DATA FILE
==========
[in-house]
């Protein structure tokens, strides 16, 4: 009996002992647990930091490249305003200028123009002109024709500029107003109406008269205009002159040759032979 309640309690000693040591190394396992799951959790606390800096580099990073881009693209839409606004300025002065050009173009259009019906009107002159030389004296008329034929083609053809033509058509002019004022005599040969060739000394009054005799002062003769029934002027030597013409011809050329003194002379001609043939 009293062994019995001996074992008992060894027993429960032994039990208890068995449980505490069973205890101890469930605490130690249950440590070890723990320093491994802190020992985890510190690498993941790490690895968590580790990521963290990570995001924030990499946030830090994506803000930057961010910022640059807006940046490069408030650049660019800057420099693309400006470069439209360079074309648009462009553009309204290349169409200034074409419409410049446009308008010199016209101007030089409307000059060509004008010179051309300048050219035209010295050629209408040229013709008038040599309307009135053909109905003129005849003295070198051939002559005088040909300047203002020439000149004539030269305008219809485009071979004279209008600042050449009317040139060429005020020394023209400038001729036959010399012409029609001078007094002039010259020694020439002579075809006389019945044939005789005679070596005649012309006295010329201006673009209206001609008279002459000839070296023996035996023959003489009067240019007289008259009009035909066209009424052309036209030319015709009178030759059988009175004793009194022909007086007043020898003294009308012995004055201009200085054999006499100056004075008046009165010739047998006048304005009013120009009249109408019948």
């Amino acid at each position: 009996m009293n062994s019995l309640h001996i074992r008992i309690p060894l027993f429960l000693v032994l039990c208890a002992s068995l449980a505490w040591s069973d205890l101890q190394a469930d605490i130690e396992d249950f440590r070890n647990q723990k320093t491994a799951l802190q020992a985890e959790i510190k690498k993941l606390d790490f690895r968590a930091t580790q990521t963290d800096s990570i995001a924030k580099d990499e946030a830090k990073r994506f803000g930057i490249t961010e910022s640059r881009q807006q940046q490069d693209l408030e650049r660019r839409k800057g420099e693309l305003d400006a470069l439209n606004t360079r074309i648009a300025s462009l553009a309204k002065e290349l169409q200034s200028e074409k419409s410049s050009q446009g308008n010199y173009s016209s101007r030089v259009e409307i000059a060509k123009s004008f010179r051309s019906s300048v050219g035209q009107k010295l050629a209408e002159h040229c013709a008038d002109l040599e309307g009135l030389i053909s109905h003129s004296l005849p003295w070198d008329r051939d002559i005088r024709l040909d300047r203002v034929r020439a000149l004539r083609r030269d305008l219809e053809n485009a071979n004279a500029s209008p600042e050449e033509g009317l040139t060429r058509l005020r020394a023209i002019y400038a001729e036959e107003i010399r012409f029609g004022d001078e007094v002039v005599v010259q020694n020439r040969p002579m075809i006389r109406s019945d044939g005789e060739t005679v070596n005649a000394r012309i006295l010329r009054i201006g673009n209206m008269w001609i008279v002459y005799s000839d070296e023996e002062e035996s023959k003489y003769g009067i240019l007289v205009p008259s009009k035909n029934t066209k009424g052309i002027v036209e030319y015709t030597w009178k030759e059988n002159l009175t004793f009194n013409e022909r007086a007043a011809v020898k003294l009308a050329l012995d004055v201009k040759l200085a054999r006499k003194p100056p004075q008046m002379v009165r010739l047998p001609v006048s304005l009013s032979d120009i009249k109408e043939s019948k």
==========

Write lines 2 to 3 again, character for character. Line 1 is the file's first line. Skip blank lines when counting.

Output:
């Protein structure tokens, strides 16, 4: 009996002992647990930091490249305003200028123009002109024709500029107003109406008269205009002159040759032979 309640309690000693040591190394396992799951959790606390800096580099990073881009693209839409606004300025002065050009173009259009019906009107002159030389004296008329034929083609053809033509058509002019004022005599040969060739000394009054005799002062003769029934002027030597013409011809050329003194002379001609043939 009293062994019995001996074992008992060894027993429960032994039990208890068995449980505490069973205890101890469930605490130690249950440590070890723990320093491994802190020992985890510190690498993941790490690895968590580790990521963290990570995001924030990499946030830090994506803000930057961010910022640059807006940046490069408030650049660019800057420099693309400006470069439209360079074309648009462009553009309204290349169409200034074409419409410049446009308008010199016209101007030089409307000059060509004008010179051309300048050219035209010295050629209408040229013709008038040599309307009135053909109905003129005849003295070198051939002559005088040909300047203002020439000149004539030269305008219809485009071979004279209008600042050449009317040139060429005020020394023209400038001729036959010399012409029609001078007094002039010259020694020439002579075809006389019945044939005789005679070596005649012309006295010329201006673009209206001609008279002459000839070296023996035996023959003489009067240019007289008259009009035909066209009424052309036209030319015709009178030759059988009175004793009194022909007086007043020898003294009308012995004055201009200085054999006499100056004075008046009165010739047998006048304005009013120009009249109408019948």
């Amino acid at each position: 009996m009293n062994s019995l309640h001996i074992r008992i309690p060894l027993f429960l000693v032994l039990c208890a002992s068995l449980a505490w040591s069973d205890l101890q190394a469930d605490i130690e396992d249950f440590r070890n647990q723990k320093t491994a799951l802190q020992a985890e959790i510190k690498k993941l606390d790490f690895r968590a930091t580790q990521t963290d800096s990570i995001a924030k580099d990499e946030a830090k990073r994506f803000g930057i490249t961010e910022s640059r881009q807006q940046q490069d693209l408030e650049r660019r839409k800057g420099e693309l305003d400006a470069l439209n606004t360079r074309i648009a300025s462009l553009a309204k002065e290349l169409q200034s200028e074409k419409s410049s050009q446009g308008n010199y173009s016209s101007r030089v259009e409307i000059a060509k123009s004008f010179r051309s019906s300048v050219g035209q009107k010295l050629a209408e002159h040229c013709a008038d002109l040599e309307g009135l030389i053909s109905h003129s004296l005849p003295w070198d008329r051939d002559i005088r024709l040909d300047r203002v034929r020439a000149l004539r083609r030269d305008l219809e053809n485009a071979n004279a500029s209008p600042e050449e033509g009317l040139t060429r058509l005020r020394a023209i002019y400038a001729e036959e107003i010399r012409f029609g004022d001078e007094v002039v005599v010259q020694n020439r040969p002579m075809i006389r109406s019945d044939g005789e060739t005679v070596n005649a000394r012309i006295l010329r009054i201006g673009n209206m008269w001609i008279v002459y005799s000839d070296e023996e002062e035996s023959k003489y003769g009067i240019l007289v205009p008259s009009k035909n029934t066209k009424g052309i002027v036209e030319y015709t030597w009178k030759e059988n002159l009175t004793f009194n013409e022909r007086a007043a011809v020898k003294l009308a050329l012995d004055v201009k040759l200085a054999r006499k003194p100056p004075q008046m002379v009165r010739l047998p001609v006048s304005l009013s032979d120009i009249k109408e043939s019948k």